Did you know that the Alhambra Palace in Granada is the number one attraction in all of Spain? Over 8,000 people per day visit this amazing city (within the city of Granada).
Basically, anyone in the area will visit here. However, one of the main questions I had pop up over and over again – is it really necessary to take a tour?
The main reason for the hesitation is when traveling with kids they don’t handle tours so well. They get bored quickly, restless if the tour is boring and not geared towards stimulating them, and also when they get agitated they can affect the entire group.
After lots of back and forth, I decided to go for it.
Things to know before going
1. You need to buy a ticket in advance – If you’re coming during the busy season, you need to get those tickets way, way in advance. In other words, don’t even think of arriving the day of the tour without a ticket in hand. It’s almost 90% guarantee you will not be able to get in.
2. “It’s easier to get out of prison than get into the Alhambra!” – This is how important it is to not only purchase a ticket in advance but to make sure it’s practically stapled to your body during the tour (or visit) because you are in and out of many areas which are monitored for time.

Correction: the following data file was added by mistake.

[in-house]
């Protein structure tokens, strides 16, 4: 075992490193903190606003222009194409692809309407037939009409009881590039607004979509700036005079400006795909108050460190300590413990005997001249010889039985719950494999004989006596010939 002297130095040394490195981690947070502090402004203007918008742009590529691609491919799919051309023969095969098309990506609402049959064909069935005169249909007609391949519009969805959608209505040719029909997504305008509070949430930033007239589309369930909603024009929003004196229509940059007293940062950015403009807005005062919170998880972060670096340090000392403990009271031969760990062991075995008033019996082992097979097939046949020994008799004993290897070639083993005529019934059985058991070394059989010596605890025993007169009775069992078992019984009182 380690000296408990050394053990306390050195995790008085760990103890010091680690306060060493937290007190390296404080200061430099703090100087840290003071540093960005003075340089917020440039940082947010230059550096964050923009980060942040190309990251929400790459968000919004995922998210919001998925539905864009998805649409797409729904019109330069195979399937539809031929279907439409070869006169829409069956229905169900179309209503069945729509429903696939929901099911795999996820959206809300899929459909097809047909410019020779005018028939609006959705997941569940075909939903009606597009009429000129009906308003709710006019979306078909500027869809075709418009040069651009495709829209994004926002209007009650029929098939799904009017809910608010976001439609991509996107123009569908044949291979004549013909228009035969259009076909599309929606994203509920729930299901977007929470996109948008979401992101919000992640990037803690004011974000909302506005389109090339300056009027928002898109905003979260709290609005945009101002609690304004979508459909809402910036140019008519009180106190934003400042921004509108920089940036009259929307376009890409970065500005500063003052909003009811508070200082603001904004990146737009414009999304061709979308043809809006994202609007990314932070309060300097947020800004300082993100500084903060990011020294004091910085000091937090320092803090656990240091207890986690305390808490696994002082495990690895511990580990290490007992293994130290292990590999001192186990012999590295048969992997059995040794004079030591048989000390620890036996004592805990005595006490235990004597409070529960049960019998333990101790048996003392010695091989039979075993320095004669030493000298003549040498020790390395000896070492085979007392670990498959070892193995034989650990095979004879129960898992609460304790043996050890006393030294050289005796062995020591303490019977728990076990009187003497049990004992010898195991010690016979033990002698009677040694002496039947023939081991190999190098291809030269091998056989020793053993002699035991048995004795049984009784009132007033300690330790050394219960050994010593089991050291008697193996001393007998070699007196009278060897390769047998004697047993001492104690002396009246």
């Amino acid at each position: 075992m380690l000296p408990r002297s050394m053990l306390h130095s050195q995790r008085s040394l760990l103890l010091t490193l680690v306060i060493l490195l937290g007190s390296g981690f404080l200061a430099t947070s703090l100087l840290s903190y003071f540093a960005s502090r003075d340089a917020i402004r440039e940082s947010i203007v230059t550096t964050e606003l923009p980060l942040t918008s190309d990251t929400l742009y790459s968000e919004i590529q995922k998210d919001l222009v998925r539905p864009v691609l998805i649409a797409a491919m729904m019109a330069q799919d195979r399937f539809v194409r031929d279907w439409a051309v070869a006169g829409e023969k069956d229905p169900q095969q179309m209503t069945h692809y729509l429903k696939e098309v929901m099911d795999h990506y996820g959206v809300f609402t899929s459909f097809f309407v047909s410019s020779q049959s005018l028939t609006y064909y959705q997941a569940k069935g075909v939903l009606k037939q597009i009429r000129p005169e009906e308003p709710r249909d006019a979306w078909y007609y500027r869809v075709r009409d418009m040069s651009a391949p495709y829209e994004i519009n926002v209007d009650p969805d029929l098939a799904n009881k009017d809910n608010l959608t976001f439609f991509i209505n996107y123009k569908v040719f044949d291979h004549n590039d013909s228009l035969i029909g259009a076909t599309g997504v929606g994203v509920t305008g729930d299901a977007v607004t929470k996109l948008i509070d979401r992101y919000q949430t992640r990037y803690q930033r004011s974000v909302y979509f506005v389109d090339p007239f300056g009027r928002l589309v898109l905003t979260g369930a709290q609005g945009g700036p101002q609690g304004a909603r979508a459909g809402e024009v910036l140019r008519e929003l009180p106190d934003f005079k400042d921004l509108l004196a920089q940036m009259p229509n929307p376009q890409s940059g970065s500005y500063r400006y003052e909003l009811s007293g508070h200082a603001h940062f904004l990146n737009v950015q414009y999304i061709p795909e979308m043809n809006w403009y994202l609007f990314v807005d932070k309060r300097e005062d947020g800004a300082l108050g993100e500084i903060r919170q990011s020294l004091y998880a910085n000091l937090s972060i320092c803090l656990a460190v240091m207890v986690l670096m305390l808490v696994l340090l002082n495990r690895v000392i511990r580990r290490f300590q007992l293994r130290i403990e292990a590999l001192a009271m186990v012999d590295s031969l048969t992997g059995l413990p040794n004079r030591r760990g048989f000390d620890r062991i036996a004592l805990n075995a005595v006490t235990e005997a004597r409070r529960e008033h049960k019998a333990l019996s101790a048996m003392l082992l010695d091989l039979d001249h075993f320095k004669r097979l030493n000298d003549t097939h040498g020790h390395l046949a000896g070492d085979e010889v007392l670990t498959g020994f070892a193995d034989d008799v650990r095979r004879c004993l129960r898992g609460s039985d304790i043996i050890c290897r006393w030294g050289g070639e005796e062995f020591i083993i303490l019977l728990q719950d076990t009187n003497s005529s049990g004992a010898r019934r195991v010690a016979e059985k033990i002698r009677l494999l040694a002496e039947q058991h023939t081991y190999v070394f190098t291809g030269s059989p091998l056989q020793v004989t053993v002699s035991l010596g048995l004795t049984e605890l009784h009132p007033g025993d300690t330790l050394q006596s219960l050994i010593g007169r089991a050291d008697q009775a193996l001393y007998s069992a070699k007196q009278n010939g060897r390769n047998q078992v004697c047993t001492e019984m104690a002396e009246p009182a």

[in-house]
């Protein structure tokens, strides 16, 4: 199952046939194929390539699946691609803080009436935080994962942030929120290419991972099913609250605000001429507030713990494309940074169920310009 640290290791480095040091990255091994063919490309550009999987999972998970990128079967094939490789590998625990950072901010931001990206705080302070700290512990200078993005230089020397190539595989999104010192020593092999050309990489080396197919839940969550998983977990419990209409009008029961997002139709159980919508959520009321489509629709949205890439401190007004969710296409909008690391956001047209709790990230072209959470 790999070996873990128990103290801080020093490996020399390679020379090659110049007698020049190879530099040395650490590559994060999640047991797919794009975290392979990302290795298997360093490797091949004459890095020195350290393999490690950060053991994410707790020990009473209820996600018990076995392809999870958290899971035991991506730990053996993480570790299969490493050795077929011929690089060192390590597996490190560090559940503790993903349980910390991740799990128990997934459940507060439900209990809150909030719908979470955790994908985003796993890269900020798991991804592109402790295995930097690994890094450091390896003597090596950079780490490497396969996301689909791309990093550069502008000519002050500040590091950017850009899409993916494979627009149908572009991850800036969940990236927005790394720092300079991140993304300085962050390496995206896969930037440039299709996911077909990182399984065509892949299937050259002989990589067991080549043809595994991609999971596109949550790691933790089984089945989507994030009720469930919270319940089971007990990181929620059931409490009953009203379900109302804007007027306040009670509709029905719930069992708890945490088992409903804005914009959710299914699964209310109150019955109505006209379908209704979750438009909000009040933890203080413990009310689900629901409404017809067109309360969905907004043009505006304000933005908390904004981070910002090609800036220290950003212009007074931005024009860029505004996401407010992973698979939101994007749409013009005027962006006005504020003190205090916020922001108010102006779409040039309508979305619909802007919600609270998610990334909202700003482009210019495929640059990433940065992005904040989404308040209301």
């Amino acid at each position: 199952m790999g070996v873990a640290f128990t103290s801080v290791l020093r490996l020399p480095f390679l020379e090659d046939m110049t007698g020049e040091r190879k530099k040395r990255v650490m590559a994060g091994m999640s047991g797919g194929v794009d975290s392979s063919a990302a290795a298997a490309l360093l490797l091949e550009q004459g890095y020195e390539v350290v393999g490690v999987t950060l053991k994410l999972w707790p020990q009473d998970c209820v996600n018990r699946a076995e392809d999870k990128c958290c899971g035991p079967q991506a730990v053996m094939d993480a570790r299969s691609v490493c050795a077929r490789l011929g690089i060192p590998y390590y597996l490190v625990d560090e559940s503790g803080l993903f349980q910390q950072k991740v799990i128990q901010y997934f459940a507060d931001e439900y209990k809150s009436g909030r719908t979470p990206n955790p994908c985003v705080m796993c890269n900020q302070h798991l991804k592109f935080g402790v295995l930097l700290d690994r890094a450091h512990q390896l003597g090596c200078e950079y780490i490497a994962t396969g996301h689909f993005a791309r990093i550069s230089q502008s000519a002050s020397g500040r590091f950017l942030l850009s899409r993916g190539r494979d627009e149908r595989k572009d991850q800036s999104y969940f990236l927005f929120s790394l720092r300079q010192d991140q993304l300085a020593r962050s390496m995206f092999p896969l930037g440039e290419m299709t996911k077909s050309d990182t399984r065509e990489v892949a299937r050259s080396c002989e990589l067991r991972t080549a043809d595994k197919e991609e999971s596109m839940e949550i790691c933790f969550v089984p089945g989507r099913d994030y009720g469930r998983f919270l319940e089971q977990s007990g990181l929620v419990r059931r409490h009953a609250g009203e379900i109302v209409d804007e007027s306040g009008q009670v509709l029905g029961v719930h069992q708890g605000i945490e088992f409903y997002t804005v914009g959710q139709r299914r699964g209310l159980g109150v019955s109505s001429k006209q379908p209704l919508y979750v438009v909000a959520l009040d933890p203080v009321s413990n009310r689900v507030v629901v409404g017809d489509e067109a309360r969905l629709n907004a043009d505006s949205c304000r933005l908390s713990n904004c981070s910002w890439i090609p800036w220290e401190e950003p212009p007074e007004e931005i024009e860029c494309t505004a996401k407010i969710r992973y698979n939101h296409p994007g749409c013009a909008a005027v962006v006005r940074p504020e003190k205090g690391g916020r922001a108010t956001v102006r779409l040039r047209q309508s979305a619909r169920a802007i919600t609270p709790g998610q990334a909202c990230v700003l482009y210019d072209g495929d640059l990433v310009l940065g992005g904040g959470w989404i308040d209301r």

3. Time permits – getting a ticket isn’t the only thing you need to think about, but the time you want to visit. The tickets only give you permission to visit certain areas up to a scheduled time. This must be put into play if you want to stay longer in certain parts of it.
Why Touring Granada Alhambra Palace Is a Must-Do
With all my time on the fence about doing a tour or not, I realized I might miss the window of getting in at all. This actually helped me make up my mind to do the tour.
The thought of 8,000 people piled into on spot was not exciting for me. Reading about all the different tours available, I finally decided on Viator’s Skip the Line: Alhambra and Generalife Gardens Half Day Tour.
First of all, I love the ‘Skip the Line’ advantage. When buying the tour, you automatically get tickets for any day you chose. Plus, they only permit a certain number of people per tour up to 30 people. A large number but not as daunting as 8000.
The tour itself is only about 2.5 hours, which can be long for kids. However, I figured with gardens and outdoor touring they can keep themselves busy if they get bored. They never did.
Granada Alhambra Tour – What To Expect and What You Get
We got picked up at our hotel in a cozy van and brought to the main office of the Alhambra.
With so many visitors and countries represented in the office alone, we were all split up into our designated groups by language.
My concerns about being with way-too-many people were instantly eased when we got to be in the second English-speaking group that day. Our guide, Gustavo who resembled a young John Lennon (and I found out later he is a huge Beatles fan), told us that his tour groups are usually up to 30 people, we had SEVEN. He said in all of his years of working there, this is a first. So from the start, I was super grateful.